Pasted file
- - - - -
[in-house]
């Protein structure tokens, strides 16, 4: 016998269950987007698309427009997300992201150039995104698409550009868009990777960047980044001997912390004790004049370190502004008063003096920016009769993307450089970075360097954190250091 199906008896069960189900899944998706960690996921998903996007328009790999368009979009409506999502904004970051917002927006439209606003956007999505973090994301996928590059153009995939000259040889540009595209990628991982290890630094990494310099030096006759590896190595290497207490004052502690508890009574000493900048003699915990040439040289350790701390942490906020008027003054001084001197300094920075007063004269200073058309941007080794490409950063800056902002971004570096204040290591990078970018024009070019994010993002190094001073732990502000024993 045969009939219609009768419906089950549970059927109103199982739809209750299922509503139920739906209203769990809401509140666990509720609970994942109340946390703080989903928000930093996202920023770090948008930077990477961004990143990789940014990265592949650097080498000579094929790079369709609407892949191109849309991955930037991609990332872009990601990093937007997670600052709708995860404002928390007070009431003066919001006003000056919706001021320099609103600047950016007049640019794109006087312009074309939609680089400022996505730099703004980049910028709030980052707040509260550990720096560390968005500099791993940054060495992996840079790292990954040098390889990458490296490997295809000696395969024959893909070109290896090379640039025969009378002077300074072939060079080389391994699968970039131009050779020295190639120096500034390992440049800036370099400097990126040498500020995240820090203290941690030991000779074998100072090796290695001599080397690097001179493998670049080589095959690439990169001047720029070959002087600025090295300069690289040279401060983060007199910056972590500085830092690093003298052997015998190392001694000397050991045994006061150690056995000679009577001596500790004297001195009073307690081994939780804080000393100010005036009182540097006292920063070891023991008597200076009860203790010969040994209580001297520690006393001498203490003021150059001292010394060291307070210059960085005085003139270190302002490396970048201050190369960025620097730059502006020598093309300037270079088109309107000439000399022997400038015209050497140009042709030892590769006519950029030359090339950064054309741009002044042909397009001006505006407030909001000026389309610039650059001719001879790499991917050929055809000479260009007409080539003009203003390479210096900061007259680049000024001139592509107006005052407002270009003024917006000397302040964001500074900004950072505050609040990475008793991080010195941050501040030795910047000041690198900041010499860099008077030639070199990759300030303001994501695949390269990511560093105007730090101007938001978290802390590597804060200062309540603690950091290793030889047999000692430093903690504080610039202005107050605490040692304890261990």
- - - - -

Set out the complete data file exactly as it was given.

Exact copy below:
[in-house]
């Protein structure tokens, strides 16, 4: 016998269950987007698309427009997300992201150039995104698409550009868009990777960047980044001997912390004790004049370190502004008063003096920016009769993307450089970075360097954190250091 199906008896069960189900899944998706960690996921998903996007328009790999368009979009409506999502904004970051917002927006439209606003956007999505973090994301996928590059153009995939000259040889540009595209990628991982290890630094990494310099030096006759590896190595290497207490004052502690508890009574000493900048003699915990040439040289350790701390942490906020008027003054001084001197300094920075007063004269200073058309941007080794490409950063800056902002971004570096204040290591990078970018024009070019994010993002190094001073732990502000024993 045969009939219609009768419906089950549970059927109103199982739809209750299922509503139920739906209203769990809401509140666990509720609970994942109340946390703080989903928000930093996202920023770090948008930077990477961004990143990789940014990265592949650097080498000579094929790079369709609407892949191109849309991955930037991609990332872009990601990093937007997670600052709708995860404002928390007070009431003066919001006003000056919706001021320099609103600047950016007049640019794109006087312009074309939609680089400022996505730099703004980049910028709030980052707040509260550990720096560390968005500099791993940054060495992996840079790292990954040098390889990458490296490997295809000696395969024959893909070109290896090379640039025969009378002077300074072939060079080389391994699968970039131009050779020295190639120096500034390992440049800036370099400097990126040498500020995240820090203290941690030991000779074998100072090796290695001599080397690097001179493998670049080589095959690439990169001047720029070959002087600025090295300069690289040279401060983060007199910056972590500085830092690093003298052997015998190392001694000397050991045994006061150690056995000679009577001596500790004297001195009073307690081994939780804080000393100010005036009182540097006292920063070891023991008597200076009860203790010969040994209580001297520690006393001498203490003021150059001292010394060291307070210059960085005085003139270190302002490396970048201050190369960025620097730059502006020598093309300037270079088109309107000439000399022997400038015209050497140009042709030892590769006519950029030359090339950064054309741009002044042909397009001006505006407030909001000026389309610039650059001719001879790499991917050929055809000479260009007409080539003009203003390479210096900061007259680049000024001139592509107006005052407002270009003024917006000397302040964001500074900004950072505050609040990475008793991080010195941050501040030795910047000041690198900041010499860099008077030639070199990759300030303001994501695949390269990511560093105007730090101007938001978290802390590597804060200062309540603690950091290793030889047999000692430093903690504080610039202005107050605490040692304890261990």